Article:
How to Talk with Your Kids About Their FutureAmber Brandt
When you were a kid, what did you want to grow up to be? Maybe you requested a fireman’s costume for play time, dreamed of becoming a professional dancer, or spent one whole summer searching the backyard for dinosaur bones. As children, our imaginations were endless, and reality was no obstacle. Your child is the same way.
Many adults lightheartedly ask young kids “what do you want to be when you grow up?” and are amused by the responses they get. But what if you could begin to shape those conversations in a way that really took the child seriously, helping them to begin thinking about options for their professional future?
Research shows that many children begin realizing the importance of choosing a good career path at age 10, while others find themselves graduating from high school and just beginning to explore the idea. Generation Z (today’s 0- to 18-year-olds) has been called the most stressed generation to date because of the information-heavy world we live in. According to Dr. Michael Leahy, “Today’s typical high school student endures the same anxiety levels as a psychiatric patient did in the early 1950s.” In other words, no matter how your child thinks about the future, they could use your help.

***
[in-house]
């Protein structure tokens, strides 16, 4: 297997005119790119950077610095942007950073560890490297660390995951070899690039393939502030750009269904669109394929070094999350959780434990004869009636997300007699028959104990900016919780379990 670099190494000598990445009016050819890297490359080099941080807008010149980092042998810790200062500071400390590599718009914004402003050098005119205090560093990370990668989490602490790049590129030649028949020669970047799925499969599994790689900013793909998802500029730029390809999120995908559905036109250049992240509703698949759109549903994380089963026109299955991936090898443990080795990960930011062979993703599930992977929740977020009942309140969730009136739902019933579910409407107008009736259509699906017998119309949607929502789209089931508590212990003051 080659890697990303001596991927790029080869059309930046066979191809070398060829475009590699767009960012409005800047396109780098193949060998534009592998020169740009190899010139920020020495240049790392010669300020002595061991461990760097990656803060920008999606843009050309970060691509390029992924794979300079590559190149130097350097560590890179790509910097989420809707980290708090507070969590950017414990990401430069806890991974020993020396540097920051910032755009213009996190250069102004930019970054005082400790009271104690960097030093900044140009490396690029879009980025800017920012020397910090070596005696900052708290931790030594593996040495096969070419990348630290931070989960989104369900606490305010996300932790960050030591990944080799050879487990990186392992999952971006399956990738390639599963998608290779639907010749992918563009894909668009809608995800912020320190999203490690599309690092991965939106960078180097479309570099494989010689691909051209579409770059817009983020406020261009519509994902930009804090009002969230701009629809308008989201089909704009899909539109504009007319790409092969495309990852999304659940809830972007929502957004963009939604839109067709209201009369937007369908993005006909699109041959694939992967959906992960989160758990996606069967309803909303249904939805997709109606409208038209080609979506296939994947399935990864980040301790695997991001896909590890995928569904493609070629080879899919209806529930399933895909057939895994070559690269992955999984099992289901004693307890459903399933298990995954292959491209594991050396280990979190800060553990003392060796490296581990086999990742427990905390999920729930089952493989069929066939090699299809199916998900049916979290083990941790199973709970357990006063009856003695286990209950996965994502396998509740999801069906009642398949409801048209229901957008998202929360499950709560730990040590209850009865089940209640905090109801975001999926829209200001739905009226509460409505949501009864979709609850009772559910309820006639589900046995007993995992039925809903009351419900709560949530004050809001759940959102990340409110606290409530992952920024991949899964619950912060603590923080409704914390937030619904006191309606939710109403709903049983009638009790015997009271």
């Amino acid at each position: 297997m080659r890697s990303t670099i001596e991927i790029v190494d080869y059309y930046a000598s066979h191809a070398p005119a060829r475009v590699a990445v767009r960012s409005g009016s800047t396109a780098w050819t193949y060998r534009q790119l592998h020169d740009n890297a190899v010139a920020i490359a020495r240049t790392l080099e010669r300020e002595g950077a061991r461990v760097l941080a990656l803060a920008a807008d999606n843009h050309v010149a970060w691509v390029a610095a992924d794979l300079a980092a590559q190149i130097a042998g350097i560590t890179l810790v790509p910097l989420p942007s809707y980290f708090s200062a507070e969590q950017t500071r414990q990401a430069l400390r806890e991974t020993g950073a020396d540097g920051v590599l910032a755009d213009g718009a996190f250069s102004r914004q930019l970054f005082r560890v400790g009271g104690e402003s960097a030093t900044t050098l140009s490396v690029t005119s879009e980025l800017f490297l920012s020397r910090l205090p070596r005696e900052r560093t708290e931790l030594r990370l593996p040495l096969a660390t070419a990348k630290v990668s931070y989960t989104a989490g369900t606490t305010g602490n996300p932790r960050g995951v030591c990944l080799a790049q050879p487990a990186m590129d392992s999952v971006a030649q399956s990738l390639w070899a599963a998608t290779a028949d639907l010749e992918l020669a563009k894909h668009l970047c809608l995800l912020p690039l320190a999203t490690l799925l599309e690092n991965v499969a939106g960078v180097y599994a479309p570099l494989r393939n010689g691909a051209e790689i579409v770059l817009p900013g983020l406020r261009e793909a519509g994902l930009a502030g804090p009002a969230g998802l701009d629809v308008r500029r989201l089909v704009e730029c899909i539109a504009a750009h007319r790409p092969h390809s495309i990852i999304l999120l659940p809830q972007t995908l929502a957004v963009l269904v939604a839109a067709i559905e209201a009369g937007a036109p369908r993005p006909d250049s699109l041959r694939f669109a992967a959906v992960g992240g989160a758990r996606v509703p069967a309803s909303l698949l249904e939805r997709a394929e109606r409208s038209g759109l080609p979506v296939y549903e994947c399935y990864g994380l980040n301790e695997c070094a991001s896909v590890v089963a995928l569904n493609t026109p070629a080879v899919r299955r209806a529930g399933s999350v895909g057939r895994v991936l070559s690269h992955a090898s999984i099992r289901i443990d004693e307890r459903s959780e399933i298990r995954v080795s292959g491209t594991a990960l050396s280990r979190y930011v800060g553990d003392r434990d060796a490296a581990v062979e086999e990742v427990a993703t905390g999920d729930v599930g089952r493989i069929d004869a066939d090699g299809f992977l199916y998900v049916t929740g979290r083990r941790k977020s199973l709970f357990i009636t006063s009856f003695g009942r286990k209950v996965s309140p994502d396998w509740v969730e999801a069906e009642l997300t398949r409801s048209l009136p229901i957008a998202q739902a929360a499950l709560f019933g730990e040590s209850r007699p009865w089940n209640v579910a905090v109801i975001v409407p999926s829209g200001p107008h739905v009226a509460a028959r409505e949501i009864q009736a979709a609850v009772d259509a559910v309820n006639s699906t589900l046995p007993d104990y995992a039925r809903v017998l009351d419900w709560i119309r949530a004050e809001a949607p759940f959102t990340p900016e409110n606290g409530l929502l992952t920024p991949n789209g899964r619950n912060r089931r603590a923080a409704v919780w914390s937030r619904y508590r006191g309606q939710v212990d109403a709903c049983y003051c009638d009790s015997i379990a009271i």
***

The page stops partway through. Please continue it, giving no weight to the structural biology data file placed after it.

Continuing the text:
Here are five questions from the Education Quest Foundation you can ask to talk about the future with your child:
- What are your dreams for the future?
- What makes you feel anxious about the future?
- If you wrote a blog/book/TV series, what would it be about?
- I wonder what it would be like to… (react to careers you see in real time. For instance, if you’re watching a cooking show with your child, wonder about their creativity aloud and ask your child if that’s something they’re interested in.).
- How can I help you…?
These questions may initially elicit surface-level answers pertaining to whatever your child is taken with at the moment, but your goal is to listen for common themes below the surface. What is motivating their response – a desire to help people? A deep interest in the arts? A curiosity about the physical world?
One of the best ways to track these themes is to take notes of your discussion and make this a regular practice throughout your student’s childhood and teen years. By compiling the data, you’ll be able to help them notice repeating interests and talents and identify key motivators.
Your child is uniquely wired, but you can help them explore professions that will play to their skills and interests ... while setting them up for a lifetime of fulfillment and success.